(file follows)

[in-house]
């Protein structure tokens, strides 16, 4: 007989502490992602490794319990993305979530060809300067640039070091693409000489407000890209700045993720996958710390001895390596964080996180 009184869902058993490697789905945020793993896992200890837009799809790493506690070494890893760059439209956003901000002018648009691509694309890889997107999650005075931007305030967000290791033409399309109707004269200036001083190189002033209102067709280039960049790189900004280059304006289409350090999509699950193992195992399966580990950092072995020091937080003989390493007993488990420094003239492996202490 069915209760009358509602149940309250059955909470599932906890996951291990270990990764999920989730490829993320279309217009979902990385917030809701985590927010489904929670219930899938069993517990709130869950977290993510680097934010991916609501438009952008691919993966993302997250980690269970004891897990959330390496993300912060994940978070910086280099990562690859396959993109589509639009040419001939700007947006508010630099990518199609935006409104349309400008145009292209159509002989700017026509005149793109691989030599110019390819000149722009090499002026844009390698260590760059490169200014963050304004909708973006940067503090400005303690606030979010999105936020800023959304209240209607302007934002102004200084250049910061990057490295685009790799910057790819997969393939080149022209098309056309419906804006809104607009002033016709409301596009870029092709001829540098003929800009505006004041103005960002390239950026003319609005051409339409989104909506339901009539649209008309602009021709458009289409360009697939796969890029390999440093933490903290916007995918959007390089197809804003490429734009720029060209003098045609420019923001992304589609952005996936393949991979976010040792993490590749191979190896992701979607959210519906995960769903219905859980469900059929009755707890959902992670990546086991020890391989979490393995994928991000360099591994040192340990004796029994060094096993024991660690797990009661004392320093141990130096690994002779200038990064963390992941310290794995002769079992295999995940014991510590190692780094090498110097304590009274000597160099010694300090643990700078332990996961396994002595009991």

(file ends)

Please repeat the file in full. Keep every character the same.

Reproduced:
[in-house]
């Protein structure tokens, strides 16, 4: 007989502490992602490794319990993305979530060809300067640039070091693409000489407000890209700045993720996958710390001895390596964080996180 009184869902058993490697789905945020793993896992200890837009799809790493506690070494890893760059439209956003901000002018648009691509694309890889997107999650005075931007305030967000290791033409399309109707004269200036001083190189002033209102067709280039960049790189900004280059304006289409350090999509699950193992195992399966580990950092072995020091937080003989390493007993488990420094003239492996202490 069915209760009358509602149940309250059955909470599932906890996951291990270990990764999920989730490829993320279309217009979902990385917030809701985590927010489904929670219930899938069993517990709130869950977290993510680097934010991916609501438009952008691919993966993302997250980690269970004891897990959330390496993300912060994940978070910086280099990562690859396959993109589509639009040419001939700007947006508010630099990518199609935006409104349309400008145009292209159509002989700017026509005149793109691989030599110019390819000149722009090499002026844009390698260590760059490169200014963050304004909708973006940067503090400005303690606030979010999105936020800023959304209240209607302007934002102004200084250049910061990057490295685009790799910057790819997969393939080149022209098309056309419906804006809104607009002033016709409301596009870029092709001829540098003929800009505006004041103005960002390239950026003319609005051409339409989104909506339901009539649209008309602009021709458009289409360009697939796969890029390999440093933490903290916007995918959007390089197809804003490429734009720029060209003098045609420019923001992304589609952005996936393949991979976010040792993490590749191979190896992701979607959210519906995960769903219905859980469900059929009755707890959902992670990546086991020890391989979490393995994928991000360099591994040192340990004796029994060094096993024991660690797990009661004392320093141990130096690994002779200038990064963390992941310290794995002769079992295999995940014991510590190692780094090498110097304590009274000597160099010694300090643990700078332990996961396994002595009991």